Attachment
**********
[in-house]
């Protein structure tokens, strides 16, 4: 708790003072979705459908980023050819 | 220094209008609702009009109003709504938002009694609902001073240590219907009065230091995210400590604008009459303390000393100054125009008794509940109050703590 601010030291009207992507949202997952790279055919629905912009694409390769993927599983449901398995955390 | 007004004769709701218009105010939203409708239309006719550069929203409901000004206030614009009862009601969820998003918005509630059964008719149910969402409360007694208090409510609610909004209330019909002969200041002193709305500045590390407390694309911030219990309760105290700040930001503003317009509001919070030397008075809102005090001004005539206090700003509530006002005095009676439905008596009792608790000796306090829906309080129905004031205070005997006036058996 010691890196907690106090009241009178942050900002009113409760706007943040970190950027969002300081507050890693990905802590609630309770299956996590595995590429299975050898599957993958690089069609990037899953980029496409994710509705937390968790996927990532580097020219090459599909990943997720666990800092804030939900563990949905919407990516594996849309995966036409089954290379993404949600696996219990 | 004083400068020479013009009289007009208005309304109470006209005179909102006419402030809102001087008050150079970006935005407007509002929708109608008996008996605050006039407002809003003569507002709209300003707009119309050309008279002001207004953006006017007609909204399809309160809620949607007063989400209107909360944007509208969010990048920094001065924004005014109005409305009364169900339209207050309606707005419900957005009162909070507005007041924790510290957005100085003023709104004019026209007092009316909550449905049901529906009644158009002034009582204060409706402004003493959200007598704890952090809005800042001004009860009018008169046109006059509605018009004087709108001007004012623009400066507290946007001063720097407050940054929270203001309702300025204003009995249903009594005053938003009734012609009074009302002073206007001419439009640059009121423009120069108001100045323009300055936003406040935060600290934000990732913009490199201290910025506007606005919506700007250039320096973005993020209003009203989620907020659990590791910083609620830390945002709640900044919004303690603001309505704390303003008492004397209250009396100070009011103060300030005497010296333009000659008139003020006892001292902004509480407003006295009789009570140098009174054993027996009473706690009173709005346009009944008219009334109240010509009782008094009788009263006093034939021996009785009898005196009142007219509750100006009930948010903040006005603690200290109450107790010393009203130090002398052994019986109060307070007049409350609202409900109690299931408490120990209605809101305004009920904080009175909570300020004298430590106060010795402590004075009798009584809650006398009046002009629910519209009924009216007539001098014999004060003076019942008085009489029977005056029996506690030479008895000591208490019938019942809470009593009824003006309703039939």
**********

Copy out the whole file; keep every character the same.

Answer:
[in-house]
């Protein structure tokens, strides 16, 4: 708790003072979705459908980023050819 | 220094209008609702009009109003709504938002009694609902001073240590219907009065230091995210400590604008009459303390000393100054125009008794509940109050703590 601010030291009207992507949202997952790279055919629905912009694409390769993927599983449901398995955390 | 007004004769709701218009105010939203409708239309006719550069929203409901000004206030614009009862009601969820998003918005509630059964008719149910969402409360007694208090409510609610909004209330019909002969200041002193709305500045590390407390694309911030219990309760105290700040930001503003317009509001919070030397008075809102005090001004005539206090700003509530006002005095009676439905008596009792608790000796306090829906309080129905004031205070005997006036058996 010691890196907690106090009241009178942050900002009113409760706007943040970190950027969002300081507050890693990905802590609630309770299956996590595995590429299975050898599957993958690089069609990037899953980029496409994710509705937390968790996927990532580097020219090459599909990943997720666990800092804030939900563990949905919407990516594996849309995966036409089954290379993404949600696996219990 | 004083400068020479013009009289007009208005309304109470006209005179909102006419402030809102001087008050150079970006935005407007509002929708109608008996008996605050006039407002809003003569507002709209300003707009119309050309008279002001207004953006006017007609909204399809309160809620949607007063989400209107909360944007509208969010990048920094001065924004005014109005409305009364169900339209207050309606707005419900957005009162909070507005007041924790510290957005100085003023709104004019026209007092009316909550449905049901529906009644158009002034009582204060409706402004003493959200007598704890952090809005800042001004009860009018008169046109006059509605018009004087709108001007004012623009400066507290946007001063720097407050940054929270203001309702300025204003009995249903009594005053938003009734012609009074009302002073206007001419439009640059009121423009120069108001100045323009300055936003406040935060600290934000990732913009490199201290910025506007606005919506700007250039320096973005993020209003009203989620907020659990590791910083609620830390945002709640900044919004303690603001309505704390303003008492004397209250009396100070009011103060300030005497010296333009000659008139003020006892001292902004509480407003006295009789009570140098009174054993027996009473706690009173709005346009009944008219009334109240010509009782008094009788009263006093034939021996009785009898005196009142007219509750100006009930948010903040006005603690200290109450107790010393009203130090002398052994019986109060307070007049409350609202409900109690299931408490120990209605809101305004009920904080009175909570300020004298430590106060010795402590004075009798009584809650006398009046002009629910519209009924009216007539001098014999004060003076019942008085009489029977005056029996506690030479008895000591208490019938019942809470009593009824003006309703039939």